4. Mouth-to-Mouth CPR should be performed instead of Hands-Only when: The situation involves infants and young children, drowning, overdose, a collapse due to the inability to breath, or to a victim who was already found unconscious .
5. CPR is a skill that can be improved with practice. The more you practice, the more likely you are to save a life.
6. Any attempt at CPR is better than no attempt. By standing around watching, and not taking any action, you only leave the victim to die. Hands-Only CPR performed by a bystander has been shown to be as effective as conventional CPR with mouth-to-mouth breaths in the first few minutes of an out-of-hospital sudden cardiac arrest. Conventional CPR may be better than Hands-Only CPR for certain victims, though, such as infants and children, teens or adults who are found in cardiac arrest (whom you did not see collapse) or victims of drowning, drug overdose, or collapse due to breathing problems.
7. The American Heart Association recommends you take a CPR course every two years: People trained up on CPR are more likely to administer it at a time of need.
8. To perform CPR correctly, you must give high-quality chest compressions at least 100 times per minute, and that can be exhausting, especially if you are still waiting for help to arrive. In the event that you become tired, it is ok to let someone take over to ensure that there is no interruption in the chest compressions.
9. You should stop Hands-Only CPR for two reasons: The victim starts to move, talk or breath normally, or help arrives to take over.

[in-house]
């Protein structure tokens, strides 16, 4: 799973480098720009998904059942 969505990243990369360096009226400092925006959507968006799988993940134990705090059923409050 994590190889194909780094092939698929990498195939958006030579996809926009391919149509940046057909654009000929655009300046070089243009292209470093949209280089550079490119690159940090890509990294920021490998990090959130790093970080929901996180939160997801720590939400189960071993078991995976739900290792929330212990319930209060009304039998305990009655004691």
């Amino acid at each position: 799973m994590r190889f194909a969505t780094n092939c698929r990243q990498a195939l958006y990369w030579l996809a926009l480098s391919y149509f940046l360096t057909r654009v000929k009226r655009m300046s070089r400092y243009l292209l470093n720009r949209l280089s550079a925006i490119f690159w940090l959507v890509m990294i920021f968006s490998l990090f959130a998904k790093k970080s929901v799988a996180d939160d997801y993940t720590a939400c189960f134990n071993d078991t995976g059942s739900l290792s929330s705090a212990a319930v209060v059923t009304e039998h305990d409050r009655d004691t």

10. The chance of someone suffering from cardiac arrest: ZERO. Unless someone takes immediate action to perform CPR.
11. Always start immediate CPR to a teen or adult who has suddenly collapsed and is unresponsive. Even if you are not 100% sure that the collapsed victim has had cardiac arrest, if they are unresponsive, start performing Hands-Only CPR immediately. It with either help increase the chance of survival for a victim, or awaken a victim to move, speak or respond normally who has stopped for some other reason.
12. 1/3rd of victims who receive CPR will have some type of injury, such as a fracture or broken rib, however, it is not fatal. What IS fatal is a person suffering cardiac arrest outside of a hospital and NOT receiving any form of CPR. Don’t be afraid to take action. Any victim will take a broken rib over death.
13. YOU CAN PERFORM CPR WITHOUT TRAINING: On average, any attempt, trained or untrained, to provide any form of CPR to a victim is better then not trying at all.
14. Timing 100 Chest Compressions Per Minute is easier than you think. The American Heart Association recommends that you perform compressions to the beat of the popular BeeGees song, “Staying Alive.”
15. The Hands-Only CPR is encouraged in the hopes that more bystanders will be willing to take action when an emergency occurs. The simpler technique is promoted to help over come panic and hesitation to act and provide immediate chest compressions to the victim.
In case you’re not convinced that this could happen to anyone, even those in best health, here’s a similar story of a 55 year old athlete competing in a local triathlon. During the first length of the race, which is a 1,500m swim, he only made it a short distance before having to be pulled out of the water by the event life guards: Learn more here.
Please take the time to watch this simple video on Hands-Only CPR. Learn how two steps can save a life. You may not have a second chance to learn, and tomorrow may be too late.